I am ready to grow things in my garden. My seeds are calling me to action.
So the warm weather in our part of the California foothills, has reached springtime warms, but we still know that a cold front can drop temperatures down to the 20’s even though this week it’s mid sixties. The answer, for frustrated gardeners is growing micro-greens. Since I was looking it up for me, I thought I’d share it with you too!
The most common and delicious food sprouts include the seeds from the following seed groups*:
- Cabbage family (Brassica); broccoli, cabbage, watercress, mustard, mizuna, radish, and daikon (kaiware sprouts), rocket (arugula), tatsoi, turnip.
- Cereals: wheat, maize (corn), rice, barley, and rye (oats are usually fermented or heat treated and have a really tough hull so skip oats
- Legumes: pea family: alfalfa, clover, fenugreek, lentil, pea, chickpea, mung bean and soybeans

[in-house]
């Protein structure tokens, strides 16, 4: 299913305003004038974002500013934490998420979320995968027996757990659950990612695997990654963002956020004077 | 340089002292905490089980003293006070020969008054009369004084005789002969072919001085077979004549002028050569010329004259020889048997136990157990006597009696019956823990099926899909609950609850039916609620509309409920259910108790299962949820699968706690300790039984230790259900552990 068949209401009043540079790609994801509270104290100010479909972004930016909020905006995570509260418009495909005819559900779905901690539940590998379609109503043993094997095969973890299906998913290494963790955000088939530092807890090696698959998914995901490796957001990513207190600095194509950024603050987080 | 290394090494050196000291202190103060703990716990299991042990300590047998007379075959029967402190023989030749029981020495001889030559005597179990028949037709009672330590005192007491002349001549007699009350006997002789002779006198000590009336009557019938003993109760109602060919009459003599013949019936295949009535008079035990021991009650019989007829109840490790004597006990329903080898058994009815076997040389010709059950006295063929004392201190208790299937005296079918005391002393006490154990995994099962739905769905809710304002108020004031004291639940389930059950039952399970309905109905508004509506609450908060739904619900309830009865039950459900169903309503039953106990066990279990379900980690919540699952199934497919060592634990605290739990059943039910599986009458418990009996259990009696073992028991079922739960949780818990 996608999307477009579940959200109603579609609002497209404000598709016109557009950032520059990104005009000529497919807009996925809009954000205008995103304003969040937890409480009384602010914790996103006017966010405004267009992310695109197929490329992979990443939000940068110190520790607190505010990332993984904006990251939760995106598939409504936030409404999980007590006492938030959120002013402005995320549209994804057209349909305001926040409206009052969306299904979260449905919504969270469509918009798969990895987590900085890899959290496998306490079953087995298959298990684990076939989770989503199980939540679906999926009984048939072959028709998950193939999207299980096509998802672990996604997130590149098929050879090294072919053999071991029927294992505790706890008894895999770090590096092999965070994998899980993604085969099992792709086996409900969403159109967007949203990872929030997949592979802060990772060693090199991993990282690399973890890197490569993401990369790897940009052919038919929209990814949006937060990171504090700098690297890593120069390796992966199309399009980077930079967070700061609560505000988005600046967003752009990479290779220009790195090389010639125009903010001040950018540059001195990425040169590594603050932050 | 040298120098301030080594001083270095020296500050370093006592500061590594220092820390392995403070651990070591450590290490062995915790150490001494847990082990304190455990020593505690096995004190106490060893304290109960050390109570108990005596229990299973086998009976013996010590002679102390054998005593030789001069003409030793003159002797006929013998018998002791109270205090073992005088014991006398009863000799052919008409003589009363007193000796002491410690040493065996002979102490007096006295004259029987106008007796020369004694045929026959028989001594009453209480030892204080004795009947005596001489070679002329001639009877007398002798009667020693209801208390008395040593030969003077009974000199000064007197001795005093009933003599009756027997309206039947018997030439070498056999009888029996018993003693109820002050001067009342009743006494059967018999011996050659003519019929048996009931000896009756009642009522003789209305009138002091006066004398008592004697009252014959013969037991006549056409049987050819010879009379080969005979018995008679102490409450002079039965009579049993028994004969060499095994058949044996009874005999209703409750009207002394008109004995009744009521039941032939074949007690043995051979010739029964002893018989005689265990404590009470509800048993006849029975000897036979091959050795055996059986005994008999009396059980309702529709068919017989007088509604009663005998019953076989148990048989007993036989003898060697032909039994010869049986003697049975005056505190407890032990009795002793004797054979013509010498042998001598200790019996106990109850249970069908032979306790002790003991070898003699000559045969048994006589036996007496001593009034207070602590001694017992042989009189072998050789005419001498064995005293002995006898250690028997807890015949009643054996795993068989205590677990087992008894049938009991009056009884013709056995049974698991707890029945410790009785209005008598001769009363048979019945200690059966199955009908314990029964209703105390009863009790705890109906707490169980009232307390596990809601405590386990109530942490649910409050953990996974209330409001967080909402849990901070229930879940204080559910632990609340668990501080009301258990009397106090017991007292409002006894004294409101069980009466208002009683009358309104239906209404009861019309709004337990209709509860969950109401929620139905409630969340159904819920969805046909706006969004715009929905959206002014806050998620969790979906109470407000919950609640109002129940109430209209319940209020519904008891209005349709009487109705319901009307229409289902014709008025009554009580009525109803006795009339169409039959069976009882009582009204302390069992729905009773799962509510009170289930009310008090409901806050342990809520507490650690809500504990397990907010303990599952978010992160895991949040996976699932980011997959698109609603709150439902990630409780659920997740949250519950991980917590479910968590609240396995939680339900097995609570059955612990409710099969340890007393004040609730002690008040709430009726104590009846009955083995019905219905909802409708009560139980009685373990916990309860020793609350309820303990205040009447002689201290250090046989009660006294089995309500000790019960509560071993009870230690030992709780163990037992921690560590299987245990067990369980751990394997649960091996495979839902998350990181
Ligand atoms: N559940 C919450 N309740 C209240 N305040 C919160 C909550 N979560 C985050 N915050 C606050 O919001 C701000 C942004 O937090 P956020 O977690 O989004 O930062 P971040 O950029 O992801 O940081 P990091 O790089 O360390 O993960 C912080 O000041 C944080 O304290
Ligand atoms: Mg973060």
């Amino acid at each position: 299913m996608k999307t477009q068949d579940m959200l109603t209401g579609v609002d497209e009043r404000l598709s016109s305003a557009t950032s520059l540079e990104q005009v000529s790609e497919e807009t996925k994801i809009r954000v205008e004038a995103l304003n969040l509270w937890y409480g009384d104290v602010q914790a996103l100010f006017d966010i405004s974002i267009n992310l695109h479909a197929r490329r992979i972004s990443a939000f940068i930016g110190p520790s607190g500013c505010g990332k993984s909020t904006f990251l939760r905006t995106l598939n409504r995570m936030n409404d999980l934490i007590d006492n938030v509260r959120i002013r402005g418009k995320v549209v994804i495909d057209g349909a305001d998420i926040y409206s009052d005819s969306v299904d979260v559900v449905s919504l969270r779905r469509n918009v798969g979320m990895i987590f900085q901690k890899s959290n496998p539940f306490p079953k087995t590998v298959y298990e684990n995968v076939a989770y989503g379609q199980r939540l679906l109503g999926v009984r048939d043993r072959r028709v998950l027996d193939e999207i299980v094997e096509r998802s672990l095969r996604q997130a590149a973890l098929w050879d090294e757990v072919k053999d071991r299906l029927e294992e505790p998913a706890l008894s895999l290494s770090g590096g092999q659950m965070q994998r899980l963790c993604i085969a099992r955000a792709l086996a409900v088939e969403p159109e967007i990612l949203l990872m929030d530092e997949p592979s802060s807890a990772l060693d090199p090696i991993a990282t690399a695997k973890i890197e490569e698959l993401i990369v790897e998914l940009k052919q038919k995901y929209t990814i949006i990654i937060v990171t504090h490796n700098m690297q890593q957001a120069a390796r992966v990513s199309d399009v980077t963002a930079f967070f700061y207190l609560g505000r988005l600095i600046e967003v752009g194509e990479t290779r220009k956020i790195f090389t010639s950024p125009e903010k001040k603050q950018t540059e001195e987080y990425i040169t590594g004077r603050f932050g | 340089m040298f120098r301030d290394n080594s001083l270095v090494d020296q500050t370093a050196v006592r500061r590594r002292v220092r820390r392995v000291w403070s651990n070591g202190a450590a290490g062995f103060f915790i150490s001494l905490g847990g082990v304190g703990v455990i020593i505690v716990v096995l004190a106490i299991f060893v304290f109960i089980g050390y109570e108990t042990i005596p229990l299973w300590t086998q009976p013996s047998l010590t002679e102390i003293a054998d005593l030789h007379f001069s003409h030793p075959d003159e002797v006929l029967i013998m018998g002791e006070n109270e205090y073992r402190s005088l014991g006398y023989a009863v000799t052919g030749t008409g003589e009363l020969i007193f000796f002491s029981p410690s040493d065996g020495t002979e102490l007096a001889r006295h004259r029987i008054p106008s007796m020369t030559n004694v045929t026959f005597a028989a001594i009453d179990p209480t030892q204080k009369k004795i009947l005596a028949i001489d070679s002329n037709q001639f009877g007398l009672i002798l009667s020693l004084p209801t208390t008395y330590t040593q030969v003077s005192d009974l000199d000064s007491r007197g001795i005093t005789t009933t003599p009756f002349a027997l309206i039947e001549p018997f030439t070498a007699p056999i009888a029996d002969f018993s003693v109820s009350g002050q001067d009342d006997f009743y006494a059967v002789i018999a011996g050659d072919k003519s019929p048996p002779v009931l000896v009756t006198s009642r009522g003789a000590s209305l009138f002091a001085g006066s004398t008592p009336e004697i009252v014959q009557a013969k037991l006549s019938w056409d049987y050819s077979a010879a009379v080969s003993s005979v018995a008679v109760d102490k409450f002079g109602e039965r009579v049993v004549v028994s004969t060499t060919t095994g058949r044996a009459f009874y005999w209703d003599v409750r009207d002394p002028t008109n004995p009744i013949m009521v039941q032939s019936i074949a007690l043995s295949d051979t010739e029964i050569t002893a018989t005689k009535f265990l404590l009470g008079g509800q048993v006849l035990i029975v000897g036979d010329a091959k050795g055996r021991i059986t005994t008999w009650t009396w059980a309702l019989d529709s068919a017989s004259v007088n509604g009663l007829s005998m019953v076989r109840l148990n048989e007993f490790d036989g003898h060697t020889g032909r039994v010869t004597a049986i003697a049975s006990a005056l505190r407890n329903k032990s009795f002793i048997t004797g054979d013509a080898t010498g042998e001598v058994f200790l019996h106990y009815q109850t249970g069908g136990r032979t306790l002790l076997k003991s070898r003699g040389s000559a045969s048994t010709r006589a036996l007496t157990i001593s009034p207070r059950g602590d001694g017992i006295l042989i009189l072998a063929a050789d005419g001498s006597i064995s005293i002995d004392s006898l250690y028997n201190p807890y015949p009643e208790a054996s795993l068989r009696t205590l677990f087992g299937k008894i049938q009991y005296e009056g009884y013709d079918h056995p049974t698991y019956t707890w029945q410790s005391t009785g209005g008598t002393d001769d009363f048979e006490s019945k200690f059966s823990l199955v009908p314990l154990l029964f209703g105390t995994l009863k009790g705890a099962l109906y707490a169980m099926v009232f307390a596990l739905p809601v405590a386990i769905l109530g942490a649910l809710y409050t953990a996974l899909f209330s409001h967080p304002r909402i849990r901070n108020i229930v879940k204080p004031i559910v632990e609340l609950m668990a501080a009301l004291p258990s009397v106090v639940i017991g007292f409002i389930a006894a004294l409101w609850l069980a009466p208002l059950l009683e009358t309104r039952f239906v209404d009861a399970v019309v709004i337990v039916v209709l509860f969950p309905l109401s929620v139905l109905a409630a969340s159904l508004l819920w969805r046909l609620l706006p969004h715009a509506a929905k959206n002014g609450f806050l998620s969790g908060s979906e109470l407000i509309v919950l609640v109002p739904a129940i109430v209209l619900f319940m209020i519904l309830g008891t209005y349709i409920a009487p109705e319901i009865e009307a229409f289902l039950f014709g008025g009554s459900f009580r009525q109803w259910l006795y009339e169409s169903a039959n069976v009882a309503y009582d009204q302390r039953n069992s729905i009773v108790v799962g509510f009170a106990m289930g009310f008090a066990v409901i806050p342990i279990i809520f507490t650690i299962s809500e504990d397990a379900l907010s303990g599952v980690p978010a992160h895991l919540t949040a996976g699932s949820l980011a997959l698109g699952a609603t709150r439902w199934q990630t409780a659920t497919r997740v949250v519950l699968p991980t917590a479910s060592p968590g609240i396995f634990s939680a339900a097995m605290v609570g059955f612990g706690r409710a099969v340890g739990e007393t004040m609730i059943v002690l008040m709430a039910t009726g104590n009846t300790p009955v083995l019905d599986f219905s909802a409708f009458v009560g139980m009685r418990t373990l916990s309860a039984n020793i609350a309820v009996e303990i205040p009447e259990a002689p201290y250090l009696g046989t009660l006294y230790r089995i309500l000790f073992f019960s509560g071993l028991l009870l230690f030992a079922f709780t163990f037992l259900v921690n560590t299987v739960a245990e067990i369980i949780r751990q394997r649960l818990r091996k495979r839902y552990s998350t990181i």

- Oilseeds: sesame, sunflower, linseed, peanut.
- onions (Allium) – cannot really distinguish between microgreens.onion, leek, green onion (me-negi in Japanese cuisine)
- Other vegetables and herbs: spinach, lettuce, milk thistle, lemon grass
- Parsley family (Umbelliferous) vegetables – these may be used more as micro greens than sprouts. carrot, celery, fennel, parsley.
- Pseudocereals: amaranth and buckwheat
For sprouting especially, but also for growing micro- greens I suggest buying food grade seeds from the grocery store, food co-op, or specialty organic food store.
*sourced from wikipedia
What method do you use to sprout seeds or grow micro-greens?
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